As many of you know, Recruiter’s company page on Facebook used to be http://www.facebook.com/recruiter. We’ve been steadily promoting this page for the past 7 months – on the Recruiter.com website, on our downloadable Recruiter desktop toolbar, on our LinkedIn groups (to over 250,000+ professionals on a weekly basis), and even via paid advertising on Facebook itself.

Like most companies who value their social media footprint, this page was at the core of our online strategy. Our fan base was steadily being built up, and we were busy working on new and better ways to keep our users engaged with our company.

However, on March 23, 2011, we received an email from Facebook notifying us that the “recruiter” username was given to us by mistake, and that Facebook has decided to take it back. Just like that, our company page on Facebook now resolves to a “Page not found” stub. No warning, no time to notify our users, nothing.

I’ve had several meetings with Facebook over this issue in the past month, but their position has remained very firm: the “recruiter” name is on Facebook’s reserved list, and can no longer be made available to us. Facebook stood behind its self proclaimed legal right to take away any username, for any reason, at any time.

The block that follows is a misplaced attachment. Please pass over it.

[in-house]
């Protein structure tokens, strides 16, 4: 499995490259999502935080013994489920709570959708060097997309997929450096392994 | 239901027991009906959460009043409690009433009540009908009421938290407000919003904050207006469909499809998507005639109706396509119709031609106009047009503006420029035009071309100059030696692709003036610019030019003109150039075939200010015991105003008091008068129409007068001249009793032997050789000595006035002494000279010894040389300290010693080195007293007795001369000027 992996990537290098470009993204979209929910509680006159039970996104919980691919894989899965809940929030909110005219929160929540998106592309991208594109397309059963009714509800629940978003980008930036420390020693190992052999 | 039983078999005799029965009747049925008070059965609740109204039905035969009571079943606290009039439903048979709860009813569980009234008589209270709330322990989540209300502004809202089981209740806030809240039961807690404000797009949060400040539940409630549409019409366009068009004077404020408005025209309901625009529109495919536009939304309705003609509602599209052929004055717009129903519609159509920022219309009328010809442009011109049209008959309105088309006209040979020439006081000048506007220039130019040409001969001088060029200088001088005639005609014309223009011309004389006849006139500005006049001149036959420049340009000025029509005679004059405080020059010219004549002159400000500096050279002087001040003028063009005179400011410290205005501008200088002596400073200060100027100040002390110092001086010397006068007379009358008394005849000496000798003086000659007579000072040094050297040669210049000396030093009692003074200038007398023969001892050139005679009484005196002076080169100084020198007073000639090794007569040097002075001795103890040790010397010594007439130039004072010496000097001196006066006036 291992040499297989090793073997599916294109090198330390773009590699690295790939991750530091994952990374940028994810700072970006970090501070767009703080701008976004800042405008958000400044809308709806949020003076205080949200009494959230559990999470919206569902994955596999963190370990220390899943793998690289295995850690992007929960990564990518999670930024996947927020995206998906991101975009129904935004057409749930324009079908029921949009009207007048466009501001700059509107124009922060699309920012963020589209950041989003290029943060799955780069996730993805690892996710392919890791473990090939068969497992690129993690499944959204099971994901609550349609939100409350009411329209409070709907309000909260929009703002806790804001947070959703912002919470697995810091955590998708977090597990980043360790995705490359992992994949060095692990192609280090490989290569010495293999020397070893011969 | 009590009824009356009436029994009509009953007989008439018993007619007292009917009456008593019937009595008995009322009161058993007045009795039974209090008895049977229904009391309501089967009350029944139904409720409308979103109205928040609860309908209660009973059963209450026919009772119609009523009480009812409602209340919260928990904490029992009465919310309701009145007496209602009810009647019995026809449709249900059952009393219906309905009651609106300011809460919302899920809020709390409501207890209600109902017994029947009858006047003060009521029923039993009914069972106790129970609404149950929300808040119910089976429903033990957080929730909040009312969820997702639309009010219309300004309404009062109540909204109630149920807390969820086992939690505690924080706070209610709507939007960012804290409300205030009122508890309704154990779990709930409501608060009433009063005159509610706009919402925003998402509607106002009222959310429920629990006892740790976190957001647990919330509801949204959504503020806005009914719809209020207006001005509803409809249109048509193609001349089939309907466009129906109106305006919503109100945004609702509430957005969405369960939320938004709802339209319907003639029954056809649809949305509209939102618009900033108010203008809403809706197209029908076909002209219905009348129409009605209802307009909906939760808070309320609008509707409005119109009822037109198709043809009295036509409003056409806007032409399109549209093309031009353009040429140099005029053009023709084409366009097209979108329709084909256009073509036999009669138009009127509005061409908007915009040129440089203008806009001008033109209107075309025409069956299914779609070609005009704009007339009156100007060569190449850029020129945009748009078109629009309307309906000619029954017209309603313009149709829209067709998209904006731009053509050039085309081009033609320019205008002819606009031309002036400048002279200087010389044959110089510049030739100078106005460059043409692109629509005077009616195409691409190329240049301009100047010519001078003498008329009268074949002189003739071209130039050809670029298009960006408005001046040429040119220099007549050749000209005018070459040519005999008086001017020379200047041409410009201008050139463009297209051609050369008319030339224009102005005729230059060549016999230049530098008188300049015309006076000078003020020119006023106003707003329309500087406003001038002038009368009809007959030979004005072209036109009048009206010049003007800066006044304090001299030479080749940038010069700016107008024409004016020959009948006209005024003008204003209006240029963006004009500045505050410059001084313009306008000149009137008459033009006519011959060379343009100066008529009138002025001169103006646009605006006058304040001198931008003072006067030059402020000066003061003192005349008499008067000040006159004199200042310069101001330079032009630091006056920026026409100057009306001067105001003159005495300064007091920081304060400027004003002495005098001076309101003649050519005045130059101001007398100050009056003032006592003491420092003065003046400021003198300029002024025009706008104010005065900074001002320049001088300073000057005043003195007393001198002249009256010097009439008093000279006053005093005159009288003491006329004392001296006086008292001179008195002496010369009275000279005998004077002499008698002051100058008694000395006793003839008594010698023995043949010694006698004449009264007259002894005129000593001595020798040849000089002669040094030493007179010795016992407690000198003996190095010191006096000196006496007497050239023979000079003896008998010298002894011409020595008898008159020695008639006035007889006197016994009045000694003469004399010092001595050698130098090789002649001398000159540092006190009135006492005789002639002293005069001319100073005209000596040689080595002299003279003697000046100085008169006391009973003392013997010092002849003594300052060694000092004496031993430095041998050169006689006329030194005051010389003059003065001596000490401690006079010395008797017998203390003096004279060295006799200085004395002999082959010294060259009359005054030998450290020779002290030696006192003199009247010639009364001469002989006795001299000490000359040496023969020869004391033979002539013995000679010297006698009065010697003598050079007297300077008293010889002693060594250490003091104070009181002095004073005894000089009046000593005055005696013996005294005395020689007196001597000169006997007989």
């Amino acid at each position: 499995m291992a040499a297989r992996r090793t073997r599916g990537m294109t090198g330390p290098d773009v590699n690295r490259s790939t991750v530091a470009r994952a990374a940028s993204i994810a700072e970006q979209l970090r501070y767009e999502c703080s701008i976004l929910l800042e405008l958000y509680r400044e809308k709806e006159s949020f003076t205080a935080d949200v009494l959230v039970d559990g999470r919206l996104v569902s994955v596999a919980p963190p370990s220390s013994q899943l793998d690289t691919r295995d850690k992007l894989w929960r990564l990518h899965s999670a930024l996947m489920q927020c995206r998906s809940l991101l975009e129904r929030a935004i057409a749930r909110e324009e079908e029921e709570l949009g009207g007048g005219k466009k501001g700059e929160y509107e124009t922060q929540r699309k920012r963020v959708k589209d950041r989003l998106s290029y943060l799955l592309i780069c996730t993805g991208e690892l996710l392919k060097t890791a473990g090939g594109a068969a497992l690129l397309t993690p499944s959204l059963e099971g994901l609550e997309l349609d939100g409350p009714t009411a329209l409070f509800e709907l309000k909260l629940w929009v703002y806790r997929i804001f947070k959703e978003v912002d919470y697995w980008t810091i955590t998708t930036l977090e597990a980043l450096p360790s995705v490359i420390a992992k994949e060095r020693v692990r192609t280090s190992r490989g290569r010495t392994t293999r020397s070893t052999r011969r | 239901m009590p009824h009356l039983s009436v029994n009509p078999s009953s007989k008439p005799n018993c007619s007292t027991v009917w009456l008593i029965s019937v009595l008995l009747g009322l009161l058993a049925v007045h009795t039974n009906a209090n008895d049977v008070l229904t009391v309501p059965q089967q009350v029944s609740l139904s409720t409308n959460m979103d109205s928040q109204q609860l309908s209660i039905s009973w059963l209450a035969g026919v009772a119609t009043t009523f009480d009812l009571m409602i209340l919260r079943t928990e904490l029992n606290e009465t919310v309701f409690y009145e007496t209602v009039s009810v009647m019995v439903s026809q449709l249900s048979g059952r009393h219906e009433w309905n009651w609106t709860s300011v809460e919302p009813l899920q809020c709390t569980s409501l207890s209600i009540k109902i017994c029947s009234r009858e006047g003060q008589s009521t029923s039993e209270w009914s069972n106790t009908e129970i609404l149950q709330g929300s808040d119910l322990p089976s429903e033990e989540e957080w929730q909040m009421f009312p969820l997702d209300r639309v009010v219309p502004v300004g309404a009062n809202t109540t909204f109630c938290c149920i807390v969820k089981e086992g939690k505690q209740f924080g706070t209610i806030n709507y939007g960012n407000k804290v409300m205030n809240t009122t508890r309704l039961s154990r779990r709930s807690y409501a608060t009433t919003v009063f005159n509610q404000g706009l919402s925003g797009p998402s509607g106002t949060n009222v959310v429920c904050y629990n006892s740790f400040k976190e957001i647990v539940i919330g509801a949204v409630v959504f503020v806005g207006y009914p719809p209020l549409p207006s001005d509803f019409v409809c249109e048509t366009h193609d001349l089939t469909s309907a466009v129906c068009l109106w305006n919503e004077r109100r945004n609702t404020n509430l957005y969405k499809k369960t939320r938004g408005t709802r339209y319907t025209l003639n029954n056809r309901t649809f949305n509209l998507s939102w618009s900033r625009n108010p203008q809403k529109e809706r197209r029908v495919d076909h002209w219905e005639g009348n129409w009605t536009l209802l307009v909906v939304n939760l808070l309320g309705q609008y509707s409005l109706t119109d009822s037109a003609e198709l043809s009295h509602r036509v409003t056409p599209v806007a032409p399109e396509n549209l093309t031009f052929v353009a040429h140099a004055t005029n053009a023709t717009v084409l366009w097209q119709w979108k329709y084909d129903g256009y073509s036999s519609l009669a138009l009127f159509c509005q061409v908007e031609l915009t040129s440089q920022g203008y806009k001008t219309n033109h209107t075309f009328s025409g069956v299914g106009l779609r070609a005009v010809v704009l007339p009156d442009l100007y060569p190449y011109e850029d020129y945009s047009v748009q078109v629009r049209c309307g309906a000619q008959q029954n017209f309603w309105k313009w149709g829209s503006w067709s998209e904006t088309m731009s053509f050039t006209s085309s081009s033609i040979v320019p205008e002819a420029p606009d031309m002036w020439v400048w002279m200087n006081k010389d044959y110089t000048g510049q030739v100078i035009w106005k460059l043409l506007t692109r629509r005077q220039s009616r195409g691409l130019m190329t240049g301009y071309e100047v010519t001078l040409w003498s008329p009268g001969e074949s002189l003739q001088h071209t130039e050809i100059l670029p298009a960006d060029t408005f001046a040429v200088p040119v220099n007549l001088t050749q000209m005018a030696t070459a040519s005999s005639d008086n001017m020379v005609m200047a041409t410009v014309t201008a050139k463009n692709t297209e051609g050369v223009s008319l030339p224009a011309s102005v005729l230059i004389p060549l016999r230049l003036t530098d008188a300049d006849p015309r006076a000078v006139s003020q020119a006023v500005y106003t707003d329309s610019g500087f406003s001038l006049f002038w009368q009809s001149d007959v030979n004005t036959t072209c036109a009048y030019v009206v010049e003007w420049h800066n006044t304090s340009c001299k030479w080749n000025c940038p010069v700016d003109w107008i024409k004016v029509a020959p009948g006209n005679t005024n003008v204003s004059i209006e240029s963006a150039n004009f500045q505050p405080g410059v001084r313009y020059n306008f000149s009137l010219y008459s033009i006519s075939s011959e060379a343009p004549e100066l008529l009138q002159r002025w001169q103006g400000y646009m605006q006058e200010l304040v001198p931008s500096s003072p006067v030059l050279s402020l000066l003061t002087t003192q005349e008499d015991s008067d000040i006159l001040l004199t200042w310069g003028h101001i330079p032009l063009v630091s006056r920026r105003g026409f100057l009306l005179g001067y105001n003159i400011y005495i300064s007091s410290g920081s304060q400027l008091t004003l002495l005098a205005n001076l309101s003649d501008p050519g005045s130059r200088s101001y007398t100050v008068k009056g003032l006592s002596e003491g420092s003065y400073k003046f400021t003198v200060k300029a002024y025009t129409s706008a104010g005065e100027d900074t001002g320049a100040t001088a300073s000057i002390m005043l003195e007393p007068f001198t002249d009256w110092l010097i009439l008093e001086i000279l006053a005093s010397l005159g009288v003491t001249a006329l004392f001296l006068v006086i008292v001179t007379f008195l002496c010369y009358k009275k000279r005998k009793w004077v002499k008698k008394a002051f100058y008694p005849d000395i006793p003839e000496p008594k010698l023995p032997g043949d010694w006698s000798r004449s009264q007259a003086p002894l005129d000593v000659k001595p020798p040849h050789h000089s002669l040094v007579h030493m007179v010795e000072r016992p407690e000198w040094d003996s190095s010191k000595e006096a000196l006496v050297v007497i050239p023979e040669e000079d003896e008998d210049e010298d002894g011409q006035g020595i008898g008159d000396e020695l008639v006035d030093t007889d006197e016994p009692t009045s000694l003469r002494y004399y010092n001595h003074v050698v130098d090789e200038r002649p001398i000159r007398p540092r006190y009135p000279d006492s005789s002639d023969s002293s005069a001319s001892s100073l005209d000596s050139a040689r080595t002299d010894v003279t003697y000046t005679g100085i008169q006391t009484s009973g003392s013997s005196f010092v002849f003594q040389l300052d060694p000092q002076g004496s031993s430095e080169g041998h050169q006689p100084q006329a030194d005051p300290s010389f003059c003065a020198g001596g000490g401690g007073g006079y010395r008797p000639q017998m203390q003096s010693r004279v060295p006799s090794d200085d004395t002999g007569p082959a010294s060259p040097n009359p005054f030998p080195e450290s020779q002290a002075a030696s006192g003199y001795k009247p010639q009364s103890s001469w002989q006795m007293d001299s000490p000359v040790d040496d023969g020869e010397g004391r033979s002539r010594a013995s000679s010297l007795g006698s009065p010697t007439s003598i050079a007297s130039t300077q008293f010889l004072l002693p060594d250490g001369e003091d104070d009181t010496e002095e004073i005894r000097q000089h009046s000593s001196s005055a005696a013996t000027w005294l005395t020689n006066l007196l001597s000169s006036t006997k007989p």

Needless to say, I’ve been rather ticked off by this whole episode. Their positioning is rather alarming in my opinion. What if a company has 1 million fans, or has spent $1 million promoting its Facebook page (as most companies do nowadays in lieu of their own website)? Can Facebook still take away their page, and worse, monetize that traffic? Granted, Recruiter.com is a very young company so we’re only just starting out – but at what point does this Facebook practice become inappropriate? Is this something that’s rampant?

What we do know is that, not too long ago, Facebook tried to snatch the “harman” vanity URL from a user (Harman Bajwa) in order to sell it to Harman International. When the story got exposed, Facebook gave Mr. Bajwa his URL back and was quick to apologize…

Today, I’m no longer a fan of Facebook. I will leave all of our existing links to http://www.facebook.com/recruiter intact as a act of protest. Unlike.



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